Riese is a Jewish lesbian and the 37-year-old CEO, CFO and Editor-in-Chief of Autostraddle.com as well as an award-winning writer, blogger, fictionist, copywriter, video-maker, low-key power lesbian and aspiring cyber-performance artist who grew up in Michigan, lost her mind in New York and then headed West. Her work has appeared in nine books including "The Bigger the Better The Tighter The Sweater: 21 Funny Women on Beauty, Body Image & Other Hazards Of Being Female," magazines including Marie Claire and Curve, and all over the web including Nylon, Queerty, Nerve, Bitch, Emily Books and Jezebel. She had a very popular personal blog once upon a time, and then she recapped The L Word, and then she had the idea to make this place, and now here we all are! In 2016, she was nominated for a GLAAD Award for Outstanding Digital Journalism. Follow her on twitter and instagram.

Riese has written 2635 articles for us.

32 Comments

  1. That might be the greatest title of any article I’ve ever read. I’m totally changing my weekend plans to “swan diving off sapphic cliffs”…

    Broad City is such a great show and I never get tired of reading articles about why it’s so great and this article was one of my favorites because you totally explained why I feel like I can relate to this show so much when I don’t feel that way about any other show where the main characters mostly have straight hookups. Also, Lincoln is probably my favorite man on TV and I wish they could all be more like him.

  2. When I saw Maeby Fünke on my computer screen in an AS article I damn near lost my mind. I’ll be checking out this series but I dont knooooooow, I have so many shows in line to watch.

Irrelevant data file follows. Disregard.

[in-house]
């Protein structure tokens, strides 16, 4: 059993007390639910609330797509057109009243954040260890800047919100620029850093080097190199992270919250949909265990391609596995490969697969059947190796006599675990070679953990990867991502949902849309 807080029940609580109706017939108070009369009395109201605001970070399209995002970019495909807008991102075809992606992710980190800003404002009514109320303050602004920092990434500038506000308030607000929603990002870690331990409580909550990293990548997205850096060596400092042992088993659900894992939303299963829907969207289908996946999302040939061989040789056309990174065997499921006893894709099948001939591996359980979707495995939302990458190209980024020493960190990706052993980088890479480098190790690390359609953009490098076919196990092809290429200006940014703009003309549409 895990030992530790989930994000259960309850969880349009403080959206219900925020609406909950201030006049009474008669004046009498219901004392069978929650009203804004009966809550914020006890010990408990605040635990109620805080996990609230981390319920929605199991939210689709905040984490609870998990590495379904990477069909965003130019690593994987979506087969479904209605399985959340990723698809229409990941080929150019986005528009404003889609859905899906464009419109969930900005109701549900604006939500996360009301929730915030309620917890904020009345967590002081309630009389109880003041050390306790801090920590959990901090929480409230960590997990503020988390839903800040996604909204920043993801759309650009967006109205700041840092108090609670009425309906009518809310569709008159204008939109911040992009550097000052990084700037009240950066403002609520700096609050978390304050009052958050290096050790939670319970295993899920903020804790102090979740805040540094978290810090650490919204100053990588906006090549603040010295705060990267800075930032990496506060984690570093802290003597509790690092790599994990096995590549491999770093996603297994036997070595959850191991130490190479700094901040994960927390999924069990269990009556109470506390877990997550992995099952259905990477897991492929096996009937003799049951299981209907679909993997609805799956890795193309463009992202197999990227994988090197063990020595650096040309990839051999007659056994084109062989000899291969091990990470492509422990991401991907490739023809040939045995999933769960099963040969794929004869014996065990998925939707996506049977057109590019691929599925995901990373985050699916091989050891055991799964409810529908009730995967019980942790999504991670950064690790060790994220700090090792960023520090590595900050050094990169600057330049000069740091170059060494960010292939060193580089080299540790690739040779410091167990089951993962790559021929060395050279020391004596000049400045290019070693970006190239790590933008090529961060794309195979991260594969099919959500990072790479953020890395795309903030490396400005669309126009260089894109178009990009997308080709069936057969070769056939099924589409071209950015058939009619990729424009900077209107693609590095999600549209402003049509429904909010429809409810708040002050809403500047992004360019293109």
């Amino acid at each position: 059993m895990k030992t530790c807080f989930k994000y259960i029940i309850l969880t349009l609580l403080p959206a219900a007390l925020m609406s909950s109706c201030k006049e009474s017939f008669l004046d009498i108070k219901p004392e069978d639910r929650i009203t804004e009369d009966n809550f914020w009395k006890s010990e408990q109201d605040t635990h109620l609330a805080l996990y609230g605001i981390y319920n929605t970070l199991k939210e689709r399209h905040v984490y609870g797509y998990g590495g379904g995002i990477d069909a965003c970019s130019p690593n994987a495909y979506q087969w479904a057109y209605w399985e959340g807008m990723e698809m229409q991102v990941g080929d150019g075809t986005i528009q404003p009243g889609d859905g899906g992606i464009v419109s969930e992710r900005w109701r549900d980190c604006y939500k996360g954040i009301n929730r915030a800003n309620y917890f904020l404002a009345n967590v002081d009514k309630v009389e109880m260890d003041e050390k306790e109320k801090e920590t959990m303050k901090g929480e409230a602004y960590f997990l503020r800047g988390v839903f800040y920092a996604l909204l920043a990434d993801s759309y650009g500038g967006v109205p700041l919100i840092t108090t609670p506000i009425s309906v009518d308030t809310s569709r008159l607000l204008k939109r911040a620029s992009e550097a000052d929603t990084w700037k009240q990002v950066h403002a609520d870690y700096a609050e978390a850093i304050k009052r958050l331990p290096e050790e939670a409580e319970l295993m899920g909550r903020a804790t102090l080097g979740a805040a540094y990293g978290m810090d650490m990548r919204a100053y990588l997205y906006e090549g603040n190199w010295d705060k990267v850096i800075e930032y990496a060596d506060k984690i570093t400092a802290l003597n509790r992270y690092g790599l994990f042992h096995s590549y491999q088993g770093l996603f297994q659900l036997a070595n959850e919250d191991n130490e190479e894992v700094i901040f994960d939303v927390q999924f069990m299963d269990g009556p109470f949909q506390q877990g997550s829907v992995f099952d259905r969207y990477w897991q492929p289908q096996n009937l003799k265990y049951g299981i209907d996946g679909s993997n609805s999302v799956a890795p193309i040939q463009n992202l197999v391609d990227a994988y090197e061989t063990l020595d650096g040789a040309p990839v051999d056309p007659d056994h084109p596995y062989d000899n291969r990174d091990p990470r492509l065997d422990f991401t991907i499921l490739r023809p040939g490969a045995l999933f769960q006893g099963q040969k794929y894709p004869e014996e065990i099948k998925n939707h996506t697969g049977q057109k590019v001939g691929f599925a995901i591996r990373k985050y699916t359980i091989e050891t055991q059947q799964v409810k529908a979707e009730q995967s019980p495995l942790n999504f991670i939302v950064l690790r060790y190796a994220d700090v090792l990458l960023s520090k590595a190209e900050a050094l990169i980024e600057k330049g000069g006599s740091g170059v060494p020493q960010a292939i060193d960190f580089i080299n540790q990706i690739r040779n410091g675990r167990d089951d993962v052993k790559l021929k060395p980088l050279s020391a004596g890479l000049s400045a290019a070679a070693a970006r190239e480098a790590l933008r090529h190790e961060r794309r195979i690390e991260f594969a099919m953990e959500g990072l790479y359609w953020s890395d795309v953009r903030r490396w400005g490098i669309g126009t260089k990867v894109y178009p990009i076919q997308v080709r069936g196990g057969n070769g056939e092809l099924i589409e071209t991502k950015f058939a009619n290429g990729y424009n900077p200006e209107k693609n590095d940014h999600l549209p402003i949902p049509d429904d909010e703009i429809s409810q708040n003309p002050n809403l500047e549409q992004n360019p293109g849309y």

3. Yes!!! I absolutely love this piece – it explains all of my feelings for the show in ways I would never be able to articulate, this especially sums it up:

    “It’s unlikely that Abbi and Ilana will ever become girlfriends or have girlfriends, but honestly, the show is funny enough and bizarrely queer enough that I don’t even need that to happen for me to like it. (Plus, Lincoln is pretty great and I don’t have any misandry feelings towards him.) It’s pretty cool in and of itself that Ilana can openly want to fuck Abbi and that this doesn’t make shit weird or freak Abby out. ”

    I think Abbi’s nonplussed reaction to Ilana’s obvious want to fuck her is what makes the dynamic work and not feel like pandering or baiting.

    Plus, that conversation after Ilana found out about Abbi and Marnie making out has got to be about my favourite of the whole series… “It has been implied” “By you”…. cracks me up every time I watch it. The intense friendship love is so wonderful to watch – it’s like Parks and Rec Leslie and Anne on speed. When Ilana had thought Abbi had been “SVUed” sprinting down the street screaming her name… ugh I love it.

    • omg those are the only two men on television who give me hope for the future of all men too! on tuesday i was telling my girlfriend who caleb was since she’s never watched PLL and i was like ‘he is a man i don’t hate, he’s basically a lesbian. i love him.’

    • All the PLL guys are so wet, or creepy, or annoying. Except for Caleb.

      And I love Lincoln. What a super fly, chill af dude.

      More male characters who respect women, let them do their thing and are cool with a lady outshining them.

      • like i dont even think we need to talk about how much we hate toby, ezra, andrew etc. caleb is this like beacon of light in the darkness that is the male population of rosewood